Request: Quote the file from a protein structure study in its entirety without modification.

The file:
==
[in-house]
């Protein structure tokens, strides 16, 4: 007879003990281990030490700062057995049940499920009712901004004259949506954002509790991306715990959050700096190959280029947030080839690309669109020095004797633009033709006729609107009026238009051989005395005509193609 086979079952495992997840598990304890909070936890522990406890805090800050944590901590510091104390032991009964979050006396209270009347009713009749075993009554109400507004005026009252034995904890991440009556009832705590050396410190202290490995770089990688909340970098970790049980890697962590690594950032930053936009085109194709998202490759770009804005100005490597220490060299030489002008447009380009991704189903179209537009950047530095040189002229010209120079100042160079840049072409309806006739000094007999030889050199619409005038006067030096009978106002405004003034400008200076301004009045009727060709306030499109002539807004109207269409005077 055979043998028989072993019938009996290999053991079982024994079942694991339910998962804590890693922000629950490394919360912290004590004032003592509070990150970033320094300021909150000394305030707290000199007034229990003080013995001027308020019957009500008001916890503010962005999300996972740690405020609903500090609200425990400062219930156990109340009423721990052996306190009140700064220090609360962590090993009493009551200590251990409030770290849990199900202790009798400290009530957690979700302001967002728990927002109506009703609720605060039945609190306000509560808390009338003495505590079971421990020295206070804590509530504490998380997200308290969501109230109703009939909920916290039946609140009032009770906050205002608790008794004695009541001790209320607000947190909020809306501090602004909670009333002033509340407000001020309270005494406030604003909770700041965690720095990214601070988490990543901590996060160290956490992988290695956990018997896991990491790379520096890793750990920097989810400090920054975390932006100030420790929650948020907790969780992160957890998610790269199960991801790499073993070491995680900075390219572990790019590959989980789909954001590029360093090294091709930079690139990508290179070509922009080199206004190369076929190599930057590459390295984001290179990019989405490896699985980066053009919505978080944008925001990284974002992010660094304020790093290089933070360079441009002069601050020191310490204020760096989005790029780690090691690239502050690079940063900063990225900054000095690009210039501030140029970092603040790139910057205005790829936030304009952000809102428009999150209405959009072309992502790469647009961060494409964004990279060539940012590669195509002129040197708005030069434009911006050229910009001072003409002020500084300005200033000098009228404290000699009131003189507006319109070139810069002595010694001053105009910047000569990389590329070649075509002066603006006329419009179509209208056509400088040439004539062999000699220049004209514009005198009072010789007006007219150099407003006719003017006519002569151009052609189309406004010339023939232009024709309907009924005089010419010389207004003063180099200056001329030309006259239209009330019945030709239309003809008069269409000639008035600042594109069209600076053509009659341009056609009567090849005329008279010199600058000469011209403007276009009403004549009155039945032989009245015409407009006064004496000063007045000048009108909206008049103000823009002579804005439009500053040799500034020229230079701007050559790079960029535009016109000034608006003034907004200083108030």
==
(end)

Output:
[in-house]
């Protein structure tokens, strides 16, 4: 007879003990281990030490700062057995049940499920009712901004004259949506954002509790991306715990959050700096190959280029947030080839690309669109020095004797633009033709006729609107009026238009051989005395005509193609 086979079952495992997840598990304890909070936890522990406890805090800050944590901590510091104390032991009964979050006396209270009347009713009749075993009554109400507004005026009252034995904890991440009556009832705590050396410190202290490995770089990688909340970098970790049980890697962590690594950032930053936009085109194709998202490759770009804005100005490597220490060299030489002008447009380009991704189903179209537009950047530095040189002229010209120079100042160079840049072409309806006739000094007999030889050199619409005038006067030096009978106002405004003034400008200076301004009045009727060709306030499109002539807004109207269409005077 055979043998028989072993019938009996290999053991079982024994079942694991339910998962804590890693922000629950490394919360912290004590004032003592509070990150970033320094300021909150000394305030707290000199007034229990003080013995001027308020019957009500008001916890503010962005999300996972740690405020609903500090609200425990400062219930156990109340009423721990052996306190009140700064220090609360962590090993009493009551200590251990409030770290849990199900202790009798400290009530957690979700302001967002728990927002109506009703609720605060039945609190306000509560808390009338003495505590079971421990020295206070804590509530504490998380997200308290969501109230109703009939909920916290039946609140009032009770906050205002608790008794004695009541001790209320607000947190909020809306501090602004909670009333002033509340407000001020309270005494406030604003909770700041965690720095990214601070988490990543901590996060160290956490992988290695956990018997896991990491790379520096890793750990920097989810400090920054975390932006100030420790929650948020907790969780992160957890998610790269199960991801790499073993070491995680900075390219572990790019590959989980789909954001590029360093090294091709930079690139990508290179070509922009080199206004190369076929190599930057590459390295984001290179990019989405490896699985980066053009919505978080944008925001990284974002992010660094304020790093290089933070360079441009002069601050020191310490204020760096989005790029780690090691690239502050690079940063900063990225900054000095690009210039501030140029970092603040790139910057205005790829936030304009952000809102428009999150209405959009072309992502790469647009961060494409964004990279060539940012590669195509002129040197708005030069434009911006050229910009001072003409002020500084300005200033000098009228404290000699009131003189507006319109070139810069002595010694001053105009910047000569990389590329070649075509002066603006006329419009179509209208056509400088040439004539062999000699220049004209514009005198009072010789007006007219150099407003006719003017006519002569151009052609189309406004010339023939232009024709309907009924005089010419010389207004003063180099200056001329030309006259239209009330019945030709239309003809008069269409000639008035600042594109069209600076053509009659341009056609009567090849005329008279010199600058000469011209403007276009009403004549009155039945032989009245015409407009006064004496000063007045000048009108909206008049103000823009002579804005439009500053040799500034020229230079701007050559790079960029535009016109000034608006003034907004200083108030």